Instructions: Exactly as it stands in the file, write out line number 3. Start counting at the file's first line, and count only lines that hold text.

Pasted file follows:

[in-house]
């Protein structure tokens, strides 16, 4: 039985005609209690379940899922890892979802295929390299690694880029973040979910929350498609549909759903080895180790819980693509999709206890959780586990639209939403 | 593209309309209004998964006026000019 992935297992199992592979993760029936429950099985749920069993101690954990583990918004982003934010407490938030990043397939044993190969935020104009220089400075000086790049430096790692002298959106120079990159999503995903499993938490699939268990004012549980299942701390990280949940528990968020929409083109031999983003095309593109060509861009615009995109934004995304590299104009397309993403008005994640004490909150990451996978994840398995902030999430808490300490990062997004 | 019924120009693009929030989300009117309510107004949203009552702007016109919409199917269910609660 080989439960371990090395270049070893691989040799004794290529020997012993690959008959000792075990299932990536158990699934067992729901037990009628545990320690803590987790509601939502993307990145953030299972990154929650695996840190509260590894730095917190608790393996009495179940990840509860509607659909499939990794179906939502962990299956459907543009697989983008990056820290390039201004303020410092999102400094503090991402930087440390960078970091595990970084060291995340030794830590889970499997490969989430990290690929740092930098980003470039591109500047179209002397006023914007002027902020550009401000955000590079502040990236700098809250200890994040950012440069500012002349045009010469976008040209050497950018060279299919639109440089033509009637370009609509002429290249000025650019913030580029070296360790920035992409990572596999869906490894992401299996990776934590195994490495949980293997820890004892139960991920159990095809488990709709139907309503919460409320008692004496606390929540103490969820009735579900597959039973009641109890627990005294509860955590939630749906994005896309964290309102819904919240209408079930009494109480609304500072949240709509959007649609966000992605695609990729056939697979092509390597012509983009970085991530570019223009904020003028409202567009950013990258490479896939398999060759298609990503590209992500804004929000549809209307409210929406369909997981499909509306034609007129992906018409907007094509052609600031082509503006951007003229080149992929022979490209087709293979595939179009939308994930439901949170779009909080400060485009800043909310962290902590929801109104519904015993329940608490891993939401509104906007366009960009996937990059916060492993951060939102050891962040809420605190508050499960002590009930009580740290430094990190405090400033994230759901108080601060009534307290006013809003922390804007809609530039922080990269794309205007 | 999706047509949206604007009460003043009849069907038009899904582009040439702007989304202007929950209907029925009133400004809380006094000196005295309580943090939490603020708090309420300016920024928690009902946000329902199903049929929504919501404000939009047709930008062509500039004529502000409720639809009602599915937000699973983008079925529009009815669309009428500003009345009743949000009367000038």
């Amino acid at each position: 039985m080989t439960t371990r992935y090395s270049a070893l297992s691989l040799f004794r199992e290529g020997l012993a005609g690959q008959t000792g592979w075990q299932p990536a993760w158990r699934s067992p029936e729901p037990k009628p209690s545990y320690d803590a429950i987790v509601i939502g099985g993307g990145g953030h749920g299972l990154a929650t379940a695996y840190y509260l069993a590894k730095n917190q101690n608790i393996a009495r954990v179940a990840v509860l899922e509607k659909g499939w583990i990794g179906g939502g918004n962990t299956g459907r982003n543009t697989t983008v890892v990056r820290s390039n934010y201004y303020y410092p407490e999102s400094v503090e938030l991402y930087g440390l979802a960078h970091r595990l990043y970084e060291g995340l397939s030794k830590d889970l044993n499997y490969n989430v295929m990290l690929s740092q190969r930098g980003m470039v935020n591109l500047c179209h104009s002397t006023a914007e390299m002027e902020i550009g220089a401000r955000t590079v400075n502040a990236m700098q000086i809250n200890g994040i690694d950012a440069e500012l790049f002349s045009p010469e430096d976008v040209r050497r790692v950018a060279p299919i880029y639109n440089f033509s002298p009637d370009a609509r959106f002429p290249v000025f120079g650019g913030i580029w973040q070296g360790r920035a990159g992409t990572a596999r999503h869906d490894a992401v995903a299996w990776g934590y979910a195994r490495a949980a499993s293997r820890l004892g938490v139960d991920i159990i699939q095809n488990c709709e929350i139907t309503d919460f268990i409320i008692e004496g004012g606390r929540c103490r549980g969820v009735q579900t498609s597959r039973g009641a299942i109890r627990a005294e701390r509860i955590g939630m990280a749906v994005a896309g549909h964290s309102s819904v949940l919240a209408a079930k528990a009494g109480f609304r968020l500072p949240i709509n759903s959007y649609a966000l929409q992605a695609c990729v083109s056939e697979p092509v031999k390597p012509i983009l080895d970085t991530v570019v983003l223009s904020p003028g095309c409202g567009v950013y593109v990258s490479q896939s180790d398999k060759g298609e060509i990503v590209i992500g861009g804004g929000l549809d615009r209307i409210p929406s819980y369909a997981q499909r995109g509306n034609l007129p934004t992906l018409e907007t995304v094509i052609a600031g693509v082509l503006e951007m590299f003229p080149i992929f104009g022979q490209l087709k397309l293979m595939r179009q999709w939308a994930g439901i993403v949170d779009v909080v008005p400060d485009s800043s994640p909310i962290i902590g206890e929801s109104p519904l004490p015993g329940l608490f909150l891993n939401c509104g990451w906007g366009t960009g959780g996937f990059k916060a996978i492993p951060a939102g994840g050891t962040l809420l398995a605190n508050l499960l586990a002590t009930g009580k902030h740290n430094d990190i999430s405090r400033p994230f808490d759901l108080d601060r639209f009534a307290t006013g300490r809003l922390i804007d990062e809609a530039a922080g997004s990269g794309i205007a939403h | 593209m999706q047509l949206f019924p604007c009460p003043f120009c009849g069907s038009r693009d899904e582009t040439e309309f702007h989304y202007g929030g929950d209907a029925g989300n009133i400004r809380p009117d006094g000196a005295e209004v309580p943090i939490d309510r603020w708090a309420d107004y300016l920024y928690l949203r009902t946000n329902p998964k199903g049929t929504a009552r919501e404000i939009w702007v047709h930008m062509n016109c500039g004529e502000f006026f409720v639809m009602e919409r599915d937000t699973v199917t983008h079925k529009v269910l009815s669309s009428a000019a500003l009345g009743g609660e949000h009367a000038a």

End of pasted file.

């Amino acid at each position: 039985m080989t439960t371990r992935y090395s270049a070893l297992s691989l040799f004794r199992e290529g020997l012993a005609g690959q008959t000792g592979w075990q299932p990536a993760w158990r699934s067992p029936e729901p037990k009628p209690s545990y320690d803590a429950i987790v509601i939502g099985g993307g990145g953030h749920g299972l990154a929650t379940a695996y840190y509260l069993a590894k730095n917190q101690n608790i393996a009495r954990v179940a990840v509860l899922e509607k659909g499939w583990i990794g179906g939502g918004n962990t299956g459907r982003n543009t697989t983008v890892v990056r820290s390039n934010y201004y303020y410092p407490e999102s400094v503090e938030l991402y930087g440390l979802a960078h970091r595990l990043y970084e060291g995340l397939s030794k830590d889970l044993n499997y490969n989430v295929m990290l690929s740092q190969r930098g980003m470039v935020n591109l500047c179209h104009s002397t006023a914007e390299m002027e902020i550009g220089a401000r955000t590079v400075n502040a990236m700098q000086i809250n200890g994040i690694d950012a440069e500012l790049f002349s045009p010469e430096d976008v040209r050497r790692v950018a060279p299919i880029y639109n440089f033509s002298p009637d370009a609509r959106f002429p290249v000025f120079g650019g913030i580029w973040q070296g360790r920035a990159g992409t990572a596999r999503h869906d490894a992401v995903a299996w990776g934590y979910a195994r490495a949980a499993s293997r820890l004892g938490v139960d991920i159990i699939q095809n488990c709709e929350i139907t309503d919460f268990i409320i008692e004496g004012g606390r929540c103490r549980g969820v009735q579900t498609s597959r039973g009641a299942i109890r627990a005294e701390r509860i955590g939630m990280a749906v994005a896309g549909h964290s309102s819904v949940l919240a209408a079930k528990a009494g109480f609304r968020l500072p949240i709509n759903s959007y649609a966000l929409q992605a695609c990729v083109s056939e697979p092509v031999k390597p012509i983009l080895d970085t991530v570019v983003l223009s904020p003028g095309c409202g567009v950013y593109v990258s490479q896939s180790d398999k060759g298609e060509i990503v590209i992500g861009g804004g929000l549809d615009r209307i409210p929406s819980y369909a997981q499909r995109g509306n034609l007129p934004t992906l018409e907007t995304v094509i052609a600031g693509v082509l503006e951007m590299f003229p080149i992929f104009g022979q490209l087709k397309l293979m595939r179009q999709w939308a994930g439901i993403v949170d779009v909080v008005p400060d485009s800043s994640p909310i962290i902590g206890e929801s109104p519904l004490p015993g329940l608490f909150l891993n939401c509104g990451w906007g366009t960009g959780g996937f990059k916060a996978i492993p951060a939102g994840g050891t962040l809420l398995a605190n508050l499960l586990a002590t009930g009580k902030h740290n430094d990190i999430s405090r400033p994230f808490d759901l108080d601060r639209f009534a307290t006013g300490r809003l922390i804007d990062e809609a530039a922080g997004s990269g794309i205007a939403h | 593209m999706q047509l949206f019924p604007c009460p003043f120009c009849g069907s038009r693009d899904e582009t040439e309309f702007h989304y202007g929030g929950d209907a029925g989300n009133i400004r809380p009117d006094g000196a005295e209004v309580p943090i939490d309510r603020w708090a309420d107004y300016l920024y928690l949203r009902t946000n329902p998964k199903g049929t929504a009552r919501e404000i939009w702007v047709h930008m062509n016109c500039g004529e502000f006026f409720v639809m009602e919409r599915d937000t699973v199917t983008h079925k529009v269910l009815s669309s009428a000019a500003l009345g009743g609660e949000h009367a000038a």